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Suboxone vs. Methadone: What Are the Differences?

The United States has been caught in the throes of an opioid epidemic for more than a decade now. From heroin and OxyContin to fentanyl and hydrocodone, millions of Americans have been abusing opioids and continue to do so at shockingly high rates. In fact, approximately 130 people die each and every day in this country as a result of an opioid overdose. This should come as no surprise, as the United States (which makes up only 4.4% of the world’s population) consumes more than 80% of the world’s opioids. However, two of the most tried and true weapons used to combat opioid use disorder are methadone and Suboxone, medications designed specifically to help treat opioid withdrawal and addiction. 

The opioid epidemic did not just happen overnight, rather it grew silently throughout the early 2000’s before becoming too massive to ignore by the end of the decade. In 2011, the Centers for Disease Control and Prevention (CDC) declared the rapidly growing opioid problem an epidemic. As addictions multiplied, more and more had to be done to help curb the growing rates of opioid abuse with methadone and Suboxone.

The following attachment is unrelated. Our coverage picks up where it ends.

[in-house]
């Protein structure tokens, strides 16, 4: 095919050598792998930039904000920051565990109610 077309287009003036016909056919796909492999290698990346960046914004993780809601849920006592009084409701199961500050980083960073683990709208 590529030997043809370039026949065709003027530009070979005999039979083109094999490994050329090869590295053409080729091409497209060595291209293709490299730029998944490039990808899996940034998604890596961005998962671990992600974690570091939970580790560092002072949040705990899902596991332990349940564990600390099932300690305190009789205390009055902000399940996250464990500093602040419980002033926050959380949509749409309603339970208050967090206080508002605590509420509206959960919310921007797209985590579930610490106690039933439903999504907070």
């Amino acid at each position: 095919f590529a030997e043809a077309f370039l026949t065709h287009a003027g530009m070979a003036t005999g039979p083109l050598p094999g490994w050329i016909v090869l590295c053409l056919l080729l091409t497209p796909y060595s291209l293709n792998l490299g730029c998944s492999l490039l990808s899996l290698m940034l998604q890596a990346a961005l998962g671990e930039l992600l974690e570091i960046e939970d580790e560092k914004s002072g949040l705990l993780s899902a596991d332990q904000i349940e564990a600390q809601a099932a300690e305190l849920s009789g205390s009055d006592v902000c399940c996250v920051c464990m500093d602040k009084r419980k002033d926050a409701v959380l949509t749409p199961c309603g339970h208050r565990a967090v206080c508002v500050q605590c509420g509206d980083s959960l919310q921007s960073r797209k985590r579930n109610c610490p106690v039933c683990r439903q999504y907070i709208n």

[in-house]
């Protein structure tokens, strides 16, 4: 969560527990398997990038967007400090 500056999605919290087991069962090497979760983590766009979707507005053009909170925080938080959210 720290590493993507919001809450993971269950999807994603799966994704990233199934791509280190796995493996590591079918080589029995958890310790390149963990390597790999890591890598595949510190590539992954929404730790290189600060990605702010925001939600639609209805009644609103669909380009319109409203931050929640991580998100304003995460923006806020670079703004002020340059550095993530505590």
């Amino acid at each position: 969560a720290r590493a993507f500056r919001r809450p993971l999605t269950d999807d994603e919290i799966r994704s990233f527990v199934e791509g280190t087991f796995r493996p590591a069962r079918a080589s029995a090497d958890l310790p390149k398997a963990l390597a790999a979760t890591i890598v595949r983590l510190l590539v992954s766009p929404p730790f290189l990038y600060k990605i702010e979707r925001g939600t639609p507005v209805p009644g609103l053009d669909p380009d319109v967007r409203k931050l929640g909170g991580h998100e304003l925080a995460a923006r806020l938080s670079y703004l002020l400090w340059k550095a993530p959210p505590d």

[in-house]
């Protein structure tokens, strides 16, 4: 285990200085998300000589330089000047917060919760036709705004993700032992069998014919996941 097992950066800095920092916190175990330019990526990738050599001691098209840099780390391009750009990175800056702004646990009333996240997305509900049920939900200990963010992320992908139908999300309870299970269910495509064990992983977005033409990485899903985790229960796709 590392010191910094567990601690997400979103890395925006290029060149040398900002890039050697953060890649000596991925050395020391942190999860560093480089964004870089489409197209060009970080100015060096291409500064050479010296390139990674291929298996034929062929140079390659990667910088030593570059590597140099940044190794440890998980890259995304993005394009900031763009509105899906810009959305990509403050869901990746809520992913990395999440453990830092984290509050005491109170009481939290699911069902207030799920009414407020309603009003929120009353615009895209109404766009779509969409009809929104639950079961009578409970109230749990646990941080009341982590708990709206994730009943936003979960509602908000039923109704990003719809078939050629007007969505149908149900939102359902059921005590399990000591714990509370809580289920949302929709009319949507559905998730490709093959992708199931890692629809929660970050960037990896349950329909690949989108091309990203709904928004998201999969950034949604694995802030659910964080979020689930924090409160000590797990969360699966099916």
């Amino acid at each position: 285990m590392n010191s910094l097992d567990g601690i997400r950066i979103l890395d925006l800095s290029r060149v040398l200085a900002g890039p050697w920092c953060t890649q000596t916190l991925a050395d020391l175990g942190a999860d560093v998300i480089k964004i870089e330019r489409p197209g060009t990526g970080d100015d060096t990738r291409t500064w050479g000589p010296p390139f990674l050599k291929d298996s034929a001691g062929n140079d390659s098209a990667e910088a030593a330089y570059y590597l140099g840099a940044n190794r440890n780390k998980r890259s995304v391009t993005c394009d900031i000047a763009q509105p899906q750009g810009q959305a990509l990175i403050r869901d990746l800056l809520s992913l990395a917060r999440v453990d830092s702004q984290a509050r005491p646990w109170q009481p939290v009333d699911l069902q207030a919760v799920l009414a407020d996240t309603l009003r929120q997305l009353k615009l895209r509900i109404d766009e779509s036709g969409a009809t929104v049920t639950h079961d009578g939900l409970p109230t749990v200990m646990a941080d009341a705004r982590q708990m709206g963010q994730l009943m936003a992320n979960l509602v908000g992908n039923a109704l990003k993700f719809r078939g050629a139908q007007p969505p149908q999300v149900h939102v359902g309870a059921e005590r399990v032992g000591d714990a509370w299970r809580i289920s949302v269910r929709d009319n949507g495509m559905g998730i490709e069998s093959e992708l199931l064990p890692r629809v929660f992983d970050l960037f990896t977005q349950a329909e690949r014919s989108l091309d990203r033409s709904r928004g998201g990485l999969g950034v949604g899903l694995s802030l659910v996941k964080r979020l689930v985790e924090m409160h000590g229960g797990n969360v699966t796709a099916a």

What is Methadone?

Methadone is a drug that was first developed back in the 1960’s but is used today to treat opioid dependence. It is a full opioid agonist which means that when it is consumed, it activates the opioid receptors in the brain. This occurs because methadone in itself is an opioid, however it is nowhere near as potent or addictive as stronger opioids like heroin and oxycodone. When methadone is used at the direction of a medical professional, it helps to lessen the severity of opioid withdrawal symptoms and cravings for continued opioid use. 

What is Suboxone?

Suboxone is the brand name for the drug buprenorphine. Suboxone has not been around nearly as long as methadone, as it was developed in the mid 2000’s. Upon its development, though, it was referred to as the “gold standard” of opioid treatment because of its effectiveness in minimizing withdrawal symptoms and fending off cravings to use again. It is a partial opioid antagonist, which means that it binds to the opioid receptors in the brain but does not activate them.